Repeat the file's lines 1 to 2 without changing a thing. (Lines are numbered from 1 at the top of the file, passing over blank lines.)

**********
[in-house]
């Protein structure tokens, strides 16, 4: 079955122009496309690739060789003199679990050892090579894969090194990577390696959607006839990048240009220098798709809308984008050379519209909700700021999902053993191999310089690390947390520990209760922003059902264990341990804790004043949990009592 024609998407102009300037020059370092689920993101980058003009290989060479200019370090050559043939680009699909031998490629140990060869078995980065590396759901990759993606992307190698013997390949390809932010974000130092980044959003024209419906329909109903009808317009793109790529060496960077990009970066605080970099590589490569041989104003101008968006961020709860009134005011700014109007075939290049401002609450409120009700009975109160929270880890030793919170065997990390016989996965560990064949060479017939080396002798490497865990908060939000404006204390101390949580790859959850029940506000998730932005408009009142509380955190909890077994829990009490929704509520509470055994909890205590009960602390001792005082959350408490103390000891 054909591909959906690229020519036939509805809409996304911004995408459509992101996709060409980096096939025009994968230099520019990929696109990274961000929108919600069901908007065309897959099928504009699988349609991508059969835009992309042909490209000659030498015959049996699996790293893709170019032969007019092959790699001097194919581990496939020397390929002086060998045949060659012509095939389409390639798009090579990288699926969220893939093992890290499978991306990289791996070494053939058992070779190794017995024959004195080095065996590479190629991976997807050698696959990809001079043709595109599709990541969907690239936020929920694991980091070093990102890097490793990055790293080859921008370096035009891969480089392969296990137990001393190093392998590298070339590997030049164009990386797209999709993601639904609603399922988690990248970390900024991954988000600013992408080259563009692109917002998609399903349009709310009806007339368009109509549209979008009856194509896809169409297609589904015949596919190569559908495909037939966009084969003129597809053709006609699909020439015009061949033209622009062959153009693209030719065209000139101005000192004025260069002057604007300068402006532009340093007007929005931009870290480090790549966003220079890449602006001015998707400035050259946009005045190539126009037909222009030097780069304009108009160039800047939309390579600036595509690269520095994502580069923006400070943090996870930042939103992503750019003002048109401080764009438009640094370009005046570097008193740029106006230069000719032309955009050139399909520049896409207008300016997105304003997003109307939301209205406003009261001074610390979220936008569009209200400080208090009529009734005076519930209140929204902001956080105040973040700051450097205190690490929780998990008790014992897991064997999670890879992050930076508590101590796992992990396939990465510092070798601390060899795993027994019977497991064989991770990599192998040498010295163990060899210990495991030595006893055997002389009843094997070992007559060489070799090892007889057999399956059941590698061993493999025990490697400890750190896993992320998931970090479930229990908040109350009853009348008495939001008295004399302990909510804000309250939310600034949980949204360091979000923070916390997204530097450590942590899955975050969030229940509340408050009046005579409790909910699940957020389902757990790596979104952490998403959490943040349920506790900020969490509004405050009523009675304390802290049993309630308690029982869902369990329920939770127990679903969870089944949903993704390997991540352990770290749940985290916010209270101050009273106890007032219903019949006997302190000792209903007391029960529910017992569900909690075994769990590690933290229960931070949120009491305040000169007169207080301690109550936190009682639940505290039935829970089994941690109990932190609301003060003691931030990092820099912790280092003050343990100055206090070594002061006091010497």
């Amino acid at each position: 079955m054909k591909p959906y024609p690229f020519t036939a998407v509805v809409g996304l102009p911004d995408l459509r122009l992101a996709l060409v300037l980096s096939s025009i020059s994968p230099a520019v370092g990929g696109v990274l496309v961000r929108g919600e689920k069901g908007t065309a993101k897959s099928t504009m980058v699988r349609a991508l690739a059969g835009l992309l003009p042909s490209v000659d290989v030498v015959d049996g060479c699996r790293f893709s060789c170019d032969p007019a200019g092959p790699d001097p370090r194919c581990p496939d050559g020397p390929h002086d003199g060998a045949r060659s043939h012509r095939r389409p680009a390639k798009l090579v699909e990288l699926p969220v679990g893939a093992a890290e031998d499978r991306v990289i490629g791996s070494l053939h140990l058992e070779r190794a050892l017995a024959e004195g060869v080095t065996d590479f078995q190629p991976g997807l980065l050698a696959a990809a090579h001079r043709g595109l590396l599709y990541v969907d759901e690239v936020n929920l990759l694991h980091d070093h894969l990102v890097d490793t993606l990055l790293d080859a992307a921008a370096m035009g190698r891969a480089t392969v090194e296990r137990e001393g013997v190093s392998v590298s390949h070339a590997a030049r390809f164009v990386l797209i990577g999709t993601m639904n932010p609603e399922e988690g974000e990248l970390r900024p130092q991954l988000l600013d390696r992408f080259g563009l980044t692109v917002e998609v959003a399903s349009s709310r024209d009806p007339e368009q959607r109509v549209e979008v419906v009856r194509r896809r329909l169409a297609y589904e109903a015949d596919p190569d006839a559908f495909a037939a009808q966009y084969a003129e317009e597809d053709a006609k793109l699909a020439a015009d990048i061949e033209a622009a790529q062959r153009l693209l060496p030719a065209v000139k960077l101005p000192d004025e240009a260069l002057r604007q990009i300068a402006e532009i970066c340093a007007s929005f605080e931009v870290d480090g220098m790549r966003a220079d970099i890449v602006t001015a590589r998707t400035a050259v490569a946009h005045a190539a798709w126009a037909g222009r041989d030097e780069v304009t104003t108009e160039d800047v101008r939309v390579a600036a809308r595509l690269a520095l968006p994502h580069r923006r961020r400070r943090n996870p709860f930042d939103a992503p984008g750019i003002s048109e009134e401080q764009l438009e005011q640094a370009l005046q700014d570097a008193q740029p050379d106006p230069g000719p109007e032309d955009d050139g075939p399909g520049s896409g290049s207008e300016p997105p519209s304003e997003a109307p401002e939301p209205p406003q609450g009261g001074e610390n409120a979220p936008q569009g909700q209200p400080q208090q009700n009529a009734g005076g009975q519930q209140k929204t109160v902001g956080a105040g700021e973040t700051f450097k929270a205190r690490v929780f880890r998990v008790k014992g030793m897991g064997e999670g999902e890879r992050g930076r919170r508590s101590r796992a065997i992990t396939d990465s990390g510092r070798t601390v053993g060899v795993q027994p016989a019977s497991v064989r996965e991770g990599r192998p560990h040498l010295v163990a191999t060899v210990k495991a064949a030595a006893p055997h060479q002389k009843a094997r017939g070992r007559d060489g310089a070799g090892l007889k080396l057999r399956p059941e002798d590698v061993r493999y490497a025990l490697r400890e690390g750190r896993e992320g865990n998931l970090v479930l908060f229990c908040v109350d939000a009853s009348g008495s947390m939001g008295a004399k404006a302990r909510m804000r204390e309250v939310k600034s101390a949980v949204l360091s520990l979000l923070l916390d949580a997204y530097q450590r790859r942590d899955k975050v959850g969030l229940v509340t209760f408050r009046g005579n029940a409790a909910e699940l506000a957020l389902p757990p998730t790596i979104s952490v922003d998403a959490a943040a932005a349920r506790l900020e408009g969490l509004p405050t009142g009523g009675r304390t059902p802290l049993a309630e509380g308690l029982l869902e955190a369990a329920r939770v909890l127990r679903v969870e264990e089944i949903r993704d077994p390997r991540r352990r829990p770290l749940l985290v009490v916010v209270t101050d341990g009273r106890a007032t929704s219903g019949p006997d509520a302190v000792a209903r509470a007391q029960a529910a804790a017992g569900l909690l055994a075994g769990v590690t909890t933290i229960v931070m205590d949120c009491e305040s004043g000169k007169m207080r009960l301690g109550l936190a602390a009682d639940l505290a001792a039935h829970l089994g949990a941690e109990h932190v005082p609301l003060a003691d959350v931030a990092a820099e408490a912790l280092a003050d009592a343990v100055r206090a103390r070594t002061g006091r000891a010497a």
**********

[in-house]
């Protein structure tokens, strides 16, 4: 079955122009496309690739060789003199679990050892090579894969090194990577390696959607006839990048240009220098798709809308984008050379519209909700700021999902053993191999310089690390947390520990209760922003059902264990341990804790004043949990009592 024609998407102009300037020059370092689920993101980058003009290989060479200019370090050559043939680009699909031998490629140990060869078995980065590396759901990759993606992307190698013997390949390809932010974000130092980044959003024209419906329909109903009808317009793109790529060496960077990009970066605080970099590589490569041989104003101008968006961020709860009134005011700014109007075939290049401002609450409120009700009975109160929270880890030793919170065997990390016989996965560990064949060479017939080396002798490497865990908060939000404006204390101390949580790859959850029940506000998730932005408009009142509380955190909890077994829990009490929704509520509470055994909890205590009960602390001792005082959350408490103390000891 054909591909959906690229020519036939509805809409996304911004995408459509992101996709060409980096096939025009994968230099520019990929696109990274961000929108919600069901908007065309897959099928504009699988349609991508059969835009992309042909490209000659030498015959049996699996790293893709170019032969007019092959790699001097194919581990496939020397390929002086060998045949060659012509095939389409390639798009090579990288699926969220893939093992890290499978991306990289791996070494053939058992070779190794017995024959004195080095065996590479190629991976997807050698696959990809001079043709595109599709990541969907690239936020929920694991980091070093990102890097490793990055790293080859921008370096035009891969480089392969296990137990001393190093392998590298070339590997030049164009990386797209999709993601639904609603399922988690990248970390900024991954988000600013992408080259563009692109917002998609399903349009709310009806007339368009109509549209979008009856194509896809169409297609589904015949596919190569559908495909037939966009084969003129597809053709006609699909020439015009061949033209622009062959153009693209030719065209000139101005000192004025260069002057604007300068402006532009340093007007929005931009870290480090790549966003220079890449602006001015998707400035050259946009005045190539126009037909222009030097780069304009108009160039800047939309390579600036595509690269520095994502580069923006400070943090996870930042939103992503750019003002048109401080764009438009640094370009005046570097008193740029106006230069000719032309955009050139399909520049896409207008300016997105304003997003109307939301209205406003009261001074610390979220936008569009209200400080208090009529009734005076519930209140929204902001956080105040973040700051450097205190690490929780998990008790014992897991064997999670890879992050930076508590101590796992992990396939990465510092070798601390060899795993027994019977497991064989991770990599192998040498010295163990060899210990495991030595006893055997002389009843094997070992007559060489070799090892007889057999399956059941590698061993493999025990490697400890750190896993992320998931970090479930229990908040109350009853009348008495939001008295004399302990909510804000309250939310600034949980949204360091979000923070916390997204530097450590942590899955975050969030229940509340408050009046005579409790909910699940957020389902757990790596979104952490998403959490943040349920506790900020969490509004405050009523009675304390802290049993309630308690029982869902369990329920939770127990679903969870089944949903993704390997991540352990770290749940985290916010209270101050009273106890007032219903019949006997302190000792209903007391029960529910017992569900909690075994769990590690933290229960931070949120009491305040000169007169207080301690109550936190009682639940505290039935829970089994941690109990932190609301003060003691931030990092820099912790280092003050343990100055206090070594002061006091010497």